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Dalhousie Homestead Ruins

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Dalhousie Homestead Ruins - Cities, Towns and Localities

Dalhousie Station

Once this water rich resource was seen by Europeans, it was barely a year before the first lease, on what was to become known and operate as Dalhousie Station, was taken up by Edward Meade Bagot (Ned). A trained surveyor from Ireland, he had won the contract to construct the first 500 miles (800 km) of the Overland Telegraph Line between Port Augusta and The Peak. The lease was recorded to him on New Years Day in 1873.

Because of insufficient records it is uncertain how many leaseholders actually lived on the property, but is known that Ned's sons Edward Meade Bagot (Ted) the younger and Charles Mulcra Bagot, who managed the property until 1885 resided at Dalhousie. Essington Lewis, son of The Honourable John Lewis who held the lease from 1895 to 1931 also spent time working on the property. Some also believe F & R Sandford operated the property between 1912 and 1925 when it was abandoned. However, documentation of this is unclear and it can only be assumed that they operate as managers.

Dalhousie Homestead Ruins, Witjira National Park

Dalhousie Station was later amalgamated with other surrounding stations such as Blood's Creek, Mt Dare and Federal. These stations were run under the umbrella of the Dalhousie Pastoral Company, managed by Edwin Lowe, until 21 November 1985. It was apparent that after more than a century of pastoralism, the mound springs with national biological, geological and cultural significance had become degraded. In an effort to conserve the mound springs and their valuable ecosystems, the 7,769 sq kilometre station was purchased by the government and dedicated as Witjira National Park.

During the time that the property was used as a station, sheep, Angora goats, horses, camels and cattle were bred. In particular, Charles Mulcra Bagot bred horses. An old racecourse is situated a short distance from the homestead, indicating that those who lived there and their neighbours, regularly attended picnic races and enjoyed a social lifestyle.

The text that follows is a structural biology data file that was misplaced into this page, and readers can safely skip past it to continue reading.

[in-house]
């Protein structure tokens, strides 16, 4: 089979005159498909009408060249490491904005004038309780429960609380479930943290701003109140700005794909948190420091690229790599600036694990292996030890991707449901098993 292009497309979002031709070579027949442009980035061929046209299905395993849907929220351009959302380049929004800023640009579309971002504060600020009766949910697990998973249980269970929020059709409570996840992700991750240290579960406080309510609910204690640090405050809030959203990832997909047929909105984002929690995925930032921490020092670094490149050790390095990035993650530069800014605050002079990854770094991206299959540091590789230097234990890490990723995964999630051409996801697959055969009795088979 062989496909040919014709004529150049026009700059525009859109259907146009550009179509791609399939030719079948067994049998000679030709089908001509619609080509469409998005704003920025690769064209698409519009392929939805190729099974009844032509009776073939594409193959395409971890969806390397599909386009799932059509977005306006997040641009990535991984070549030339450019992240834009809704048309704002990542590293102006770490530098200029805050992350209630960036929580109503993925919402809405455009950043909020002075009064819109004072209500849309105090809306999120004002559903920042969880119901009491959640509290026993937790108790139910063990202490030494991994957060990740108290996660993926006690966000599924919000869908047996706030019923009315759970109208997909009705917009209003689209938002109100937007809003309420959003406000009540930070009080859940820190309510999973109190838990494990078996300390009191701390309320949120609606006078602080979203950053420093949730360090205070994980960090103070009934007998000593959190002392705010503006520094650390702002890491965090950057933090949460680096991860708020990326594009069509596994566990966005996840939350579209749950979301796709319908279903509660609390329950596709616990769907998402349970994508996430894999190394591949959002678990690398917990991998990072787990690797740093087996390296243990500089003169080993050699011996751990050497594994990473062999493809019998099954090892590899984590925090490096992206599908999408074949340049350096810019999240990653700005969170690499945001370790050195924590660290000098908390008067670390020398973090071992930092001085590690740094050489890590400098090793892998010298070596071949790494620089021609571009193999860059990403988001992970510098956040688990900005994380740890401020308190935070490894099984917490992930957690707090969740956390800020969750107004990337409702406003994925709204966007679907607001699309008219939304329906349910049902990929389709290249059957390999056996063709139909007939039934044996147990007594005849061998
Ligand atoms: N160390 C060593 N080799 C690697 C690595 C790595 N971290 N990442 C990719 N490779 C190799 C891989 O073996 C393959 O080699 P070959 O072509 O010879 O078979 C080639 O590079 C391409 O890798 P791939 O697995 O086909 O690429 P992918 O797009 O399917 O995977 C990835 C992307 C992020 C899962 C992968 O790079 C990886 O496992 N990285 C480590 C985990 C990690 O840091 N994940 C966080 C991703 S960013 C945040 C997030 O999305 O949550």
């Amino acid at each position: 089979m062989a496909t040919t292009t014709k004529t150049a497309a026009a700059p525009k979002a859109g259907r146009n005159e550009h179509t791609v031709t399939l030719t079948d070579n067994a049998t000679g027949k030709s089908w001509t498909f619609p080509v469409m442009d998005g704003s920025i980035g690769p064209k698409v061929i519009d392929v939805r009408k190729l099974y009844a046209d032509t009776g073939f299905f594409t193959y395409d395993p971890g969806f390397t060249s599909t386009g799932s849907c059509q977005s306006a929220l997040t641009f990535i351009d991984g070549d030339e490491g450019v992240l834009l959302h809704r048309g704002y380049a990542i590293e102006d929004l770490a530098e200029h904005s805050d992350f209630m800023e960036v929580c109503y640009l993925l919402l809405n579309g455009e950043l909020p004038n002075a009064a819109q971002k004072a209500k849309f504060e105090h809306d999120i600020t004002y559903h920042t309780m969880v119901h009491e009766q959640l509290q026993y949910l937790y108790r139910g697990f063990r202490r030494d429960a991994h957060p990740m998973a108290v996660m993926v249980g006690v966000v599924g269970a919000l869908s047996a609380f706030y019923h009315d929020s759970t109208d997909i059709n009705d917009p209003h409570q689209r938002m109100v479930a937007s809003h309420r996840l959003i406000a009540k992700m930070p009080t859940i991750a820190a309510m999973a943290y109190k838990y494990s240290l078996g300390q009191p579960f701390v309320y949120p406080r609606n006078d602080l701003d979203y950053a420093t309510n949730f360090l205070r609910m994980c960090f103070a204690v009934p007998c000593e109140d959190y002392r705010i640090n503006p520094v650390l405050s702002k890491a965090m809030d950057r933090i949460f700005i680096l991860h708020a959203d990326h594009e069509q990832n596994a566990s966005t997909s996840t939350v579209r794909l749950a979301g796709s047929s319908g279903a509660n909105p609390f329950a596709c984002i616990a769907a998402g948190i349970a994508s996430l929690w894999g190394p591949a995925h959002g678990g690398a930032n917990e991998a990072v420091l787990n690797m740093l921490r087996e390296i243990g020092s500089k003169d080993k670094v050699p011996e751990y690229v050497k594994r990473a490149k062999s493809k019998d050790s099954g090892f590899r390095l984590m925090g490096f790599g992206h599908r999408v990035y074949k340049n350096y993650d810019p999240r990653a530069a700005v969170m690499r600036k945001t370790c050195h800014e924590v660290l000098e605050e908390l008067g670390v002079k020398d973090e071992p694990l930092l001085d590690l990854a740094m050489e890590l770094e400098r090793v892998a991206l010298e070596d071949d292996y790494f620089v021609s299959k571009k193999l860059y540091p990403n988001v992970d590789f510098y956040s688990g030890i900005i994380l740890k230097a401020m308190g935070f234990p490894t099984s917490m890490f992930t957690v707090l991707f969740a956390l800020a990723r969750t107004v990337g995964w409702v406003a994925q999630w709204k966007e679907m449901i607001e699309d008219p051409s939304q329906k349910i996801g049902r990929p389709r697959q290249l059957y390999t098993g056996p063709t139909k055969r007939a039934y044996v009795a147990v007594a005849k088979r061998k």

At some time in the 1950s, agriculture was attempted in the vicinity of the main springs some eleven kilometres north-east of here. It is believed that lucerne was the principle crop. Relics of this unsuccessful activity are visible.

Dalhousie Homestead
The Dalhousie homestead buildings were constructed from springs limestone. The limestone blocks were well-dressed and brought to accurate courses in the process of construction. The buildings were built sometime between 1872 and 1885. This small settlement consisted of the homestead, a shed, workmen's quarters, blacksmith's shop and the stockyards. The homestead is thought to be the earliest structure. The fence was erected to protect the building from being undermined by rabbits.

Stabilisation of the Ruins
By 1994 the buildings were in a state of decay due to their abandonment since 1925 and the harsh desert environment. With finance being provided by National Parks and Wildlife SA, State Heritage Fund and the Lewis family, stabilisation of the ruins was undertaken by Heritage SA in 1994. The stone from the decaying buildings, sand from the local area and water from the springs were used to rebuild some of the walls and to cap them to prevent further decay.

This area has been entered in the South Australia State Heritage Register. It is illegal to damage or disturb the site.

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Dalhousie Homestead Ruins Images

Dalhousie Homestead Ruins Dalhousie Homestead Ruins - Workmens Quarters Dalhousie Homestead Ruins
Dalhousie Homestead Ruins - Shed Dalhousie Homestead Ruins - Blacksmiths Shop Dalhousie Homestead Ruins - Stockyards
Date Palms (Phoenix dactylifera) on the former Dalhousie Station Stand of Date Palms (Phoenix dactylifera) on the former Dalhousie Station Burnt Date Palms on the Dalhousie Homestead Ruins site
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• Dalhousie Homestead Map / Dalhousie Homestead Ruins

Aerial view of the Dalhousie homestead ruins site. Artwork by Lorraine Hancox. Image taken from park signage.

Dalhousie Homestead Map / Dalhousie Homestead Ruins

Source: Witjira National Park signage

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